When we heard about the Toy Show, we looked it up, and we found a great deal of internet buzz for it. It was sold as "a yearly Irish Christmas institution, one of the most-watched shows every year in Ireland." Families gather to watch the show together when it is shown live at the end of November and again when it is rebroadcast closer to Christmas. Being in Ireland, we are able to access the replay of the show on the RTE website, so we tuned in to see what it was all about, and learned a lot.
The show is performed and broadcast live in front of a studio audience of all adults (awesome!) The stage set is stacked floor-to-ceiling with toys and Christmas decorations. They kicked off the show with a big Mary Poppins-themed musical number with the show host and dozens of kids singing and dancing to the delight of the Christmas-clad studio audience, and no doubt kids across the nation. The host, Ryan, began his monologue by welcoming Irish viewers living abroad back home for a little bit of the Homeland. Personally, that spoke volumes to me as an American expat. This show clearly has a lot of meaning to the people here and would be a great way for the large number of Irish people living in America, Canada, Europe, Australia to feel a little bit of home in their new lands.
Much of the two-hour show from there gives us a preview of the most popular new toys of the season. Sometimes the toys are demonstrated by the adult host, but are mostly demonstrated to the host by Irish children from all over the country. Often, after introducing a new toy, the host announces to the ecstatic studio audience, "...And every one of you in the audience gets one of these, too!" We couldn't resist making Oprah Favorite Things jokes...
"...And you get a car! And you get a car!"
The show also found time to feature children from all over Ireland performing their talents. What an honor it must have been for all of the performing kids and groups to showcase their work on such a popular show. There were student artists, singers, dancers, musicians, and others mixed in between toy and game demos.
Speaking of kids from all over the country, we were quite interested to hear the different accents as we met children and families from the far corners of Ireland. This may warrant another post in itself, but it bears mentioning here- Ireland has a wide range of different speech inflections for such small (comparatively) country. Ireland is a fraction of the size of Iowa, but Iowans all sound pretty much the same. Irish people have distinct speech patterns that connect them to their specific region, sometimes their specific County or town. We recognized the students from the Dublin metro area with their rapid cadence and softer consonants. We listened to a young lad from Kerry (in the West) tell a story with the well-known "Wesht" accent with s-sounds delightfully slurred into shh-sounds. One young girl (missed her location) spoke with one we have heard before but can't quite place, wherein A and E vowel sounds are shifted just slightly. "Clay" became "klee" and "character" was pronounced "Kee-YAR-acter." This diversity of language is really amazing and it really highlights the proud identities of each region and county of Ireland. Language diversity springs from isolation, and this same diversity is eroded with homogenization and blending. Good for you, Ireland, for keeping the cultural and linguistic identities of your counties and regions.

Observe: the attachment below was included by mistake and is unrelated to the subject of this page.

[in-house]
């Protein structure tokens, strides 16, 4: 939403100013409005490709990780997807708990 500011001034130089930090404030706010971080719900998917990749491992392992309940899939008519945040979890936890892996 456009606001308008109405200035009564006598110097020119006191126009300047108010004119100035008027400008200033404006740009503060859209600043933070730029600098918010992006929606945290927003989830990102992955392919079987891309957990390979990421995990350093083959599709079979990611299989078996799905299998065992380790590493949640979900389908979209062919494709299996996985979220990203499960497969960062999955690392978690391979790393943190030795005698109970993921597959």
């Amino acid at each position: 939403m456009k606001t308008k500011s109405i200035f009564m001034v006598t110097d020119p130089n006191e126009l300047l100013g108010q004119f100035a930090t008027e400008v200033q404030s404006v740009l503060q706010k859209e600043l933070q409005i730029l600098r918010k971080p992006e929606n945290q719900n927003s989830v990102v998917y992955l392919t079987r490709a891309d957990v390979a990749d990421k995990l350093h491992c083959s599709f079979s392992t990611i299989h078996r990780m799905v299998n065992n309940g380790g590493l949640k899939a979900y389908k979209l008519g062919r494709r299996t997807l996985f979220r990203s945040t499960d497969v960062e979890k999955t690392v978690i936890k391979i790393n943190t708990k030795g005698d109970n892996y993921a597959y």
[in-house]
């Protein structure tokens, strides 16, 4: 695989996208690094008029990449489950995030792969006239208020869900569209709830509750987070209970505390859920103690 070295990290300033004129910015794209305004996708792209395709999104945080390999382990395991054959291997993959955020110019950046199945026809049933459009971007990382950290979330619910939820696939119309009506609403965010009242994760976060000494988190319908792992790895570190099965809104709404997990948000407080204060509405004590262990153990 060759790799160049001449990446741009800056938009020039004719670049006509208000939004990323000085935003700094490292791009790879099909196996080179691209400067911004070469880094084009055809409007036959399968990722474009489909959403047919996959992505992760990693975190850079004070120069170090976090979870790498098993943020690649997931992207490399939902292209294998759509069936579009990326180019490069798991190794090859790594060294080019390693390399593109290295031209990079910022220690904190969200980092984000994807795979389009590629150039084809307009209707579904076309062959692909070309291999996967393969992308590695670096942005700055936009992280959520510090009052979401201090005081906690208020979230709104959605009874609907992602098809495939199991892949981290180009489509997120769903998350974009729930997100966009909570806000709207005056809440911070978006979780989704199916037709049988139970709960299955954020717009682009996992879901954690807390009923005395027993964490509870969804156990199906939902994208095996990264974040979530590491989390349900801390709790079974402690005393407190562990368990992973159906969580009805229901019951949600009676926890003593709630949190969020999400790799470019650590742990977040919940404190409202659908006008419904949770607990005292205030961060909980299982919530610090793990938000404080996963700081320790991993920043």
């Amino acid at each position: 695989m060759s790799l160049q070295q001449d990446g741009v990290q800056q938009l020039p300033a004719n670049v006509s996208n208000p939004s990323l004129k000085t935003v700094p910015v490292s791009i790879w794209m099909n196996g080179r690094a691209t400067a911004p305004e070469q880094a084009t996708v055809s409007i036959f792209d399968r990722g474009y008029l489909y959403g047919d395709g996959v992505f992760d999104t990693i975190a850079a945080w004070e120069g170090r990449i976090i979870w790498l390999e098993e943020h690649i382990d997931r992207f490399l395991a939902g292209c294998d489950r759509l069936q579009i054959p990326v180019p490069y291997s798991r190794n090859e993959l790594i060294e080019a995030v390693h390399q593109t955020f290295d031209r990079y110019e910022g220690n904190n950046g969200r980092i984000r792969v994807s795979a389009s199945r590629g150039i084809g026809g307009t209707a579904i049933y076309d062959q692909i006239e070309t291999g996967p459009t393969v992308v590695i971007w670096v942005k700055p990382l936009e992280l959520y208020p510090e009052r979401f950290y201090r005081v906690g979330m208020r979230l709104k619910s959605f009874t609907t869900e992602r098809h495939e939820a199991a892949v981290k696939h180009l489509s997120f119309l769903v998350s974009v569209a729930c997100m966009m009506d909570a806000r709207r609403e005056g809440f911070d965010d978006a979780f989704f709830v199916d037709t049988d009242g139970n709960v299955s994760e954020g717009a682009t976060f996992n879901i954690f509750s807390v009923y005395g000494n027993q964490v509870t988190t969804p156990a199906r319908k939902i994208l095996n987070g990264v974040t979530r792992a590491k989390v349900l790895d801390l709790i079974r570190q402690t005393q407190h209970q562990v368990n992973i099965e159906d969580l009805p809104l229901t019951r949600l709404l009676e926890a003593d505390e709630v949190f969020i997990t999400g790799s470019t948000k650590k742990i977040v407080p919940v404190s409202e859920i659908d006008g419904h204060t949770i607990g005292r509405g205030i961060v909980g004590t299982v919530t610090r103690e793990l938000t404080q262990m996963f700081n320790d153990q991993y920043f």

The highlight of the night, and maybe the highlight of the universe, was this little man. He was part of the new video game demonstration line. He was showing the host how to play the newest FIFA soccer game on XboxONE. The host gives a lot of setup asking the young lad to talk about his favorite (and least favorite!) Soccer players. When the boy says he wishes he could meet his favorite soccer hero in person, well, just watch...
What a touching clip. We are so glad we were able to watch this before it expired on the RTE player. Next year, we may try to catch it live on the web, as we hear tickets for the event are very difficult to come by. Thanks again, Lord Stilton, for the tip. Happy holidays and happy shopping!